Tuesday, May 15, 2012
Despite recent warmth, the Merced River has started to decline in volume already; it's running just below average (while the average is still ascending). We are excited to have our new webcam up, showing you Upper Yosemite Falls so you can keep visual tabs on the flows. We expect that by September this year it'll just be the 'Yosemite Wall' webcam.
Indian, Sentinel, Royal Arch and Ribbon Creeks all still run to the river. Eagle Creek has shrunk back from Northside Drive.
The high country along Tioga Road still has snow, lots of soggy trails, no new greenery - it's too early for dry, comfortable hiking that won't leave considerable impacts. People tend to hike outside wet trailbeds, creating new trails and crushing plants as they're trying to get started. Things will be drier in June and it'll be easier to LNT.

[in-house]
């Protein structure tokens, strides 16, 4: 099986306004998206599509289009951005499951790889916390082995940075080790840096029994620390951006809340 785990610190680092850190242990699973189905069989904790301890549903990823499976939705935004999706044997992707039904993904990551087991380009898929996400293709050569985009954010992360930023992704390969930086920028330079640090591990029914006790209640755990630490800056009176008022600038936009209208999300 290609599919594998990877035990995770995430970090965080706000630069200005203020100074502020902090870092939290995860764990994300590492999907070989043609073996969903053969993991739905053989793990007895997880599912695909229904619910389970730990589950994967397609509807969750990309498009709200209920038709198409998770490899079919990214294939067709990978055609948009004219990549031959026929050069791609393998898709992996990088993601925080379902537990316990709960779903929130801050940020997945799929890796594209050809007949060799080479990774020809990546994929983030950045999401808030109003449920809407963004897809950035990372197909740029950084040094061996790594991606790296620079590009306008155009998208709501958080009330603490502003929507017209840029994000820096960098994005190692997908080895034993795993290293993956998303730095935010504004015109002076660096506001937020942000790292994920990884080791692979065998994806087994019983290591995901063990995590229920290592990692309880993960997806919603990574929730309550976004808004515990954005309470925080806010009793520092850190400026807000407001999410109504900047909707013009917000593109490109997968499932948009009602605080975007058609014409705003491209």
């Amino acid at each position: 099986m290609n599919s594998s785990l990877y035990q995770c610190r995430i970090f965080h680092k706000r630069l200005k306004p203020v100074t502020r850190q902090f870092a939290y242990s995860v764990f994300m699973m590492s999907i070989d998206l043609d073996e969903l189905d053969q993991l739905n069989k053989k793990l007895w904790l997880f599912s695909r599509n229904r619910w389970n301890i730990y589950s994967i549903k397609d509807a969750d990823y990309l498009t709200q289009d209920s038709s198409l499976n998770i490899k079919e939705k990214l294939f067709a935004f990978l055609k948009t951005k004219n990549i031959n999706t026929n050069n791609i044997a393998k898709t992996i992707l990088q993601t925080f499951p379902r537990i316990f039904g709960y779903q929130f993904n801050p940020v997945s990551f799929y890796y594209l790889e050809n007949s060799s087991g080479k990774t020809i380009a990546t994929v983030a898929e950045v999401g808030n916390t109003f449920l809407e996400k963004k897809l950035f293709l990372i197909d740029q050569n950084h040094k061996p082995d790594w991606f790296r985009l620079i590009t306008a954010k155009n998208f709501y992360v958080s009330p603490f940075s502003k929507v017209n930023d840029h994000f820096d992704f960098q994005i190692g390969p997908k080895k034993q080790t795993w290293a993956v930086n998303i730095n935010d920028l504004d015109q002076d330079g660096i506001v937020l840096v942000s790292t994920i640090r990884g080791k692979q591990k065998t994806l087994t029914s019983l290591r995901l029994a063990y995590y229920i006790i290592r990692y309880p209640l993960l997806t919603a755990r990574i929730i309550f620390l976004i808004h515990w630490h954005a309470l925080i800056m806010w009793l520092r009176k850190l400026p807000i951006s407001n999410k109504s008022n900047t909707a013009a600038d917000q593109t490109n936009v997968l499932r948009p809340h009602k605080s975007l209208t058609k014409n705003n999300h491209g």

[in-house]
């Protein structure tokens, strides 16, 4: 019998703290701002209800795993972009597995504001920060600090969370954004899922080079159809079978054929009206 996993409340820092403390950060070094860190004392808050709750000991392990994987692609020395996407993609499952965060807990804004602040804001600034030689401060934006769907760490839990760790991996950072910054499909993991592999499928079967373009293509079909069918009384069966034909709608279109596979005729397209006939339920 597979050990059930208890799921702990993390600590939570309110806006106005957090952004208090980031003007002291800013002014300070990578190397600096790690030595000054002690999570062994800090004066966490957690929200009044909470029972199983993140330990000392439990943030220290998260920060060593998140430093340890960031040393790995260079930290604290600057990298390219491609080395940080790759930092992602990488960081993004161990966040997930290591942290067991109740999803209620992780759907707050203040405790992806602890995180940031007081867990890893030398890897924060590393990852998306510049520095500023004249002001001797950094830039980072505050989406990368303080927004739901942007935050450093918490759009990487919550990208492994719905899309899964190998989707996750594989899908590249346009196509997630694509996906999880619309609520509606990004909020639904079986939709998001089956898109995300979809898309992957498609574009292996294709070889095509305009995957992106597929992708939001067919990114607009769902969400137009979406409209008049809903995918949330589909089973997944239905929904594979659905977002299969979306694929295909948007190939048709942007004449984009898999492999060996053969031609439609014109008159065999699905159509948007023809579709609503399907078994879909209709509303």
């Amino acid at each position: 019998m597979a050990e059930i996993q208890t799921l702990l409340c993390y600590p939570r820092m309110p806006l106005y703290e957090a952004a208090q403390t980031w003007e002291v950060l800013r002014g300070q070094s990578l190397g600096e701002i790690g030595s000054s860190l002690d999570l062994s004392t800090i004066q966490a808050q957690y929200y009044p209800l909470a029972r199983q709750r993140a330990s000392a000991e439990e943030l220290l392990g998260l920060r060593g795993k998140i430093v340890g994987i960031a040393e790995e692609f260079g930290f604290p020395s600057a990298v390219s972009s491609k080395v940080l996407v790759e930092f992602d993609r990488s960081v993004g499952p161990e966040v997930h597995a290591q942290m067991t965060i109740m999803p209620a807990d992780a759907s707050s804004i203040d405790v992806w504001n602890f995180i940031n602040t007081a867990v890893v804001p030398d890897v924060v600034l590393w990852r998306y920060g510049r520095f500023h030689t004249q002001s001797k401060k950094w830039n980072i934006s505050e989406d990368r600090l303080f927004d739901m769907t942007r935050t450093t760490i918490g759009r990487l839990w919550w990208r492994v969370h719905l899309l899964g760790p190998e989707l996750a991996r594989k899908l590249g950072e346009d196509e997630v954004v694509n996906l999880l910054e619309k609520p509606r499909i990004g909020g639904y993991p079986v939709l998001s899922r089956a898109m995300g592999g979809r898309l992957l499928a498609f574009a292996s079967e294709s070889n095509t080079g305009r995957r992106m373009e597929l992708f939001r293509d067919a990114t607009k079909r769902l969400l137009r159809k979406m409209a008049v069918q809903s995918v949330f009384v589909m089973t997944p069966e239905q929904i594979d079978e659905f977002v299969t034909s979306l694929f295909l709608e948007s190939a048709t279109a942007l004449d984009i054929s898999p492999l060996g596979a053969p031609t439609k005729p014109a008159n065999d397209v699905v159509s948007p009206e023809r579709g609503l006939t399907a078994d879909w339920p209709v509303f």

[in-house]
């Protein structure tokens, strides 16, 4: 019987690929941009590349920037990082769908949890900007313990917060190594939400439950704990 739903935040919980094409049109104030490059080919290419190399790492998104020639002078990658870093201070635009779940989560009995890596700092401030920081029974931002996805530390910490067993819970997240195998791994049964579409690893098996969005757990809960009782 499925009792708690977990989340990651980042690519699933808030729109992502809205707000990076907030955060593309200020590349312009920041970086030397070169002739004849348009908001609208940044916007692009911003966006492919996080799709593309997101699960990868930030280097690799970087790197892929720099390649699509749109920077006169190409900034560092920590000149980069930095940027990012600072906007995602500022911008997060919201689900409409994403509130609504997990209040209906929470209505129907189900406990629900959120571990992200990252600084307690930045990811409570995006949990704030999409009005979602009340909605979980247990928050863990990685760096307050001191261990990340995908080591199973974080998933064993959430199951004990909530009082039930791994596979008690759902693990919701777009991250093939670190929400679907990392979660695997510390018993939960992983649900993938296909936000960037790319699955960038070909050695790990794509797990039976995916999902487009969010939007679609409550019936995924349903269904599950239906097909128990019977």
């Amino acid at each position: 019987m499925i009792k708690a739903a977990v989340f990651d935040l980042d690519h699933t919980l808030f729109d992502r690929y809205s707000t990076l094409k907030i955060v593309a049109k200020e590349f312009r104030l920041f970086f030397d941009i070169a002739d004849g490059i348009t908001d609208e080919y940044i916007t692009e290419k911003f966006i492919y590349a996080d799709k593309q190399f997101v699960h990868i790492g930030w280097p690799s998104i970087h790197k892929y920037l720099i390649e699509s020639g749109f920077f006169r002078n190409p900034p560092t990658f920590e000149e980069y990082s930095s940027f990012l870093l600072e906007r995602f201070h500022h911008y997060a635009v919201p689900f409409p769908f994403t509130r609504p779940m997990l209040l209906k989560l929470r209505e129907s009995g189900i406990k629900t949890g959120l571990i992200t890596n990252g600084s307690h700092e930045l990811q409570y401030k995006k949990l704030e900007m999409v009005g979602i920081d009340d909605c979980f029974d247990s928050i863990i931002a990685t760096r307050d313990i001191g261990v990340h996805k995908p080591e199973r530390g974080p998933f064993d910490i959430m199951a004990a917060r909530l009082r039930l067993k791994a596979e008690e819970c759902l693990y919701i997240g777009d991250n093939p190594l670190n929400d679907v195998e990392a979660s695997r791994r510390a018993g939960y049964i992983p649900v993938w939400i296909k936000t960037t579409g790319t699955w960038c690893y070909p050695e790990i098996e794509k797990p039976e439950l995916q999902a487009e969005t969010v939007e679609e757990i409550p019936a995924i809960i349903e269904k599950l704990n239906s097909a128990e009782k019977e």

Yosemite Valley is alive with birdsong; yesterday's birdwalk included black-headed grosbeaks (plentiful and loud), western tanager, yellow, yellow-rumped, and black-throated gray warblers, Cassin's vireo, white-throated swift, flicker, oriole, Anna's hummingbird displaying in front of the Visitor Center, and more.
In the El Portal area the Clarkia (Farewell-to-Spring) is in bloom, as is buckeye, Ceanothus, and elderberry. Most of the grass and forbs have gone to seed and are browning. The dogwoods in the Valley are glorious right now.
Check out the eclipse of the sun on Sunday at sunset. We were not sure that Yosemite would be a good place from which to observe this spectacle because good western views from places like the Glacier Point Road might not yet be accessible; this year they are. Crane Flat Fire Lookout and Sentinel Dome will be prime spots.
For more enjoyment of the earth sciences: there's still space in our one-day geology course on June 16. Park geologist Greg Stock is a marvelous communicator and will clarify all those questions you have about Yosemite's origins.